Daniel Thorpe

Time is running out for Turkey’s earthquake victims

Rescue workers in Adana, Turkey (Credit: Daniel Thorpe)

The confirmed death toll from the two huge earthquakes which struck southern Turkey and northern Syria on Monday has now passed 9,000. Aid officials fear the final toll could reach 20,000. Rescuers continue to work around the clock to save people, but many locals are angry over the inadequate response from the Turkish authorities.

Antakya is the capital of the Hatay province, wedged between Syria in the east and the Mediterranean in the west. The earthquake completely devastated the city, flattening whole neighbourhoods. Around half of the upper-end apartment buildings along the city’s main Atatürk Boulevard have collapsed. Forty-eight hours after the first quake, residents are still cut off from electricity and gas. Those who survived stand in circles around fires outside in the streets in fear of another quake. Smaller aftershocks can still be felt.

Thousands of rescuers are working tirelessly around the clock, cutting through concrete panels and rebars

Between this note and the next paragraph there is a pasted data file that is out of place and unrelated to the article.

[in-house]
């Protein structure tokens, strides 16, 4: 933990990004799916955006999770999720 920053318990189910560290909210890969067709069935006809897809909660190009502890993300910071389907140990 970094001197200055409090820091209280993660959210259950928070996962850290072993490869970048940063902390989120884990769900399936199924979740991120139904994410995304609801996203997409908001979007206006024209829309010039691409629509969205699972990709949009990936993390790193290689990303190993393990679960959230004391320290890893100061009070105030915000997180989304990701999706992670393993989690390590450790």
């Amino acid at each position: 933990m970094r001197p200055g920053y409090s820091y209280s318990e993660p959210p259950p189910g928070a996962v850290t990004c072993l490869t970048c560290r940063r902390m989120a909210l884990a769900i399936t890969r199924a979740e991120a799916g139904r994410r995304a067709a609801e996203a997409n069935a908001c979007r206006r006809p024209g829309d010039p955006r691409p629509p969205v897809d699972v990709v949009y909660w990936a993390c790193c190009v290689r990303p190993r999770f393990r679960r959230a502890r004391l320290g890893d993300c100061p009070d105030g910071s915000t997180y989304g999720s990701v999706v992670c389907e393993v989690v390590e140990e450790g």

‘We could hear an old lady’s cries from a building,’ said Ali, a volunteer from the Mersin province. ‘I ran and told the people from the Emergency Management Presidency (AFAD). They came to have a look but said it’s too dangerous to work there. And just like that, they left her there. What is danger when it’s about human life?’

Many other locals also expressed frustration with the speed and scale of the rescue efforts and some of the emergency agencies. Meanwhile, thousands of rescuers are working tirelessly around the clock, cutting through concrete panels and rebars, climbing under half-collapsed buildings with the hope of finding survivors.

‘In the morning there were hardly any rescuers around’ said Esra, standing by a group of collapsed buildings. ‘We could hear cries for help from about fifteen different places in this street. I went around begging the emergency services with diggers to come and help.

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